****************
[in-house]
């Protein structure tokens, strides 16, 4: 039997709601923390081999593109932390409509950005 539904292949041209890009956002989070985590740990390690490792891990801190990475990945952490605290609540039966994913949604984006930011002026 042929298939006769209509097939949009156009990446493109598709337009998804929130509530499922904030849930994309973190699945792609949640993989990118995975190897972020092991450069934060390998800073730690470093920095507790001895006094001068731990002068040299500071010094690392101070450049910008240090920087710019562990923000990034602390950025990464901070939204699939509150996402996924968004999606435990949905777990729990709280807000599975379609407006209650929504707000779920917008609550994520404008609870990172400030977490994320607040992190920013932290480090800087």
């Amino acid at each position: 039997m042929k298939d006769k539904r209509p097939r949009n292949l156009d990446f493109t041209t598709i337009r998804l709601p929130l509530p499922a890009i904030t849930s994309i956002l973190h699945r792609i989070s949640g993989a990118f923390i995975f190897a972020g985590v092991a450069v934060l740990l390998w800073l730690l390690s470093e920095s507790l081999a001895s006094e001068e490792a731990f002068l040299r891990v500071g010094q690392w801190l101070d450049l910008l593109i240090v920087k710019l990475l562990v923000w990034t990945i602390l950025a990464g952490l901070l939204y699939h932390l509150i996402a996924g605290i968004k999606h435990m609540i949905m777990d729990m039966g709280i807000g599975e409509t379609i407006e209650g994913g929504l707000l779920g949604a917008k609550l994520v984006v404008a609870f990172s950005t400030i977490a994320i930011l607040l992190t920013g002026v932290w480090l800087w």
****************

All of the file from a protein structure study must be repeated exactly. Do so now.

[in-house]
């Protein structure tokens, strides 16, 4: 039997709601923390081999593109932390409509950005 539904292949041209890009956002989070985590740990390690490792891990801190990475990945952490605290609540039966994913949604984006930011002026 042929298939006769209509097939949009156009990446493109598709337009998804929130509530499922904030849930994309973190699945792609949640993989990118995975190897972020092991450069934060390998800073730690470093920095507790001895006094001068731990002068040299500071010094690392101070450049910008240090920087710019562990923000990034602390950025990464901070939204699939509150996402996924968004999606435990949905777990729990709280807000599975379609407006209650929504707000779920917008609550994520404008609870990172400030977490994320607040992190920013932290480090800087």
């Amino acid at each position: 039997m042929k298939d006769k539904r209509p097939r949009n292949l156009d990446f493109t041209t598709i337009r998804l709601p929130l509530p499922a890009i904030t849930s994309i956002l973190h699945r792609i989070s949640g993989a990118f923390i995975f190897a972020g985590v092991a450069v934060l740990l390998w800073l730690l390690s470093e920095s507790l081999a001895s006094e001068e490792a731990f002068l040299r891990v500071g010094q690392w801190l101070d450049l910008l593109i240090v920087k710019l990475l562990v923000w990034t990945i602390l950025a990464g952490l901070l939204y699939h932390l509150i996402a996924g605290i968004k999606h435990m609540i949905m777990d729990m039966g709280i807000g599975e409509t379609i407006e209650g994913g929504l707000l779920g949604a917008k609550l994520v984006v404008a609870f990172s950005t400030i977490a994320i930011l607040l992190t920013g002026v932290w480090l800087w």